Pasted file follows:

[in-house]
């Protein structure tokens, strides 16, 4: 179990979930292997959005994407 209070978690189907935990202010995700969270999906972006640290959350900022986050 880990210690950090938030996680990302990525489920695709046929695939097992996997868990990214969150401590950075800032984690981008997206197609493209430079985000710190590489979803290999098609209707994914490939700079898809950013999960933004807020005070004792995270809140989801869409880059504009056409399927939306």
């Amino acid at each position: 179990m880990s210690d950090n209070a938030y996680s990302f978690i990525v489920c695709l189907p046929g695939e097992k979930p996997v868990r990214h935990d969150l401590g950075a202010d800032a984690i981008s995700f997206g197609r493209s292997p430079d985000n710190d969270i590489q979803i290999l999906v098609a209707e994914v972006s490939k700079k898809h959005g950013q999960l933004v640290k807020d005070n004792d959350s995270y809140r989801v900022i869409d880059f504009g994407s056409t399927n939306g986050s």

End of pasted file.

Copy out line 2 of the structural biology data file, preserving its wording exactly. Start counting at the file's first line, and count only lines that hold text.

């Protein structure tokens, strides 16, 4: 179990979930292997959005994407 209070978690189907935990202010995700969270999906972006640290959350900022986050 880990210690950090938030996680990302990525489920695709046929695939097992996997868990990214969150401590950075800032984690981008997206197609493209430079985000710190590489979803290999098609209707994914490939700079898809950013999960933004807020005070004792995270809140989801869409880059504009056409399927939306």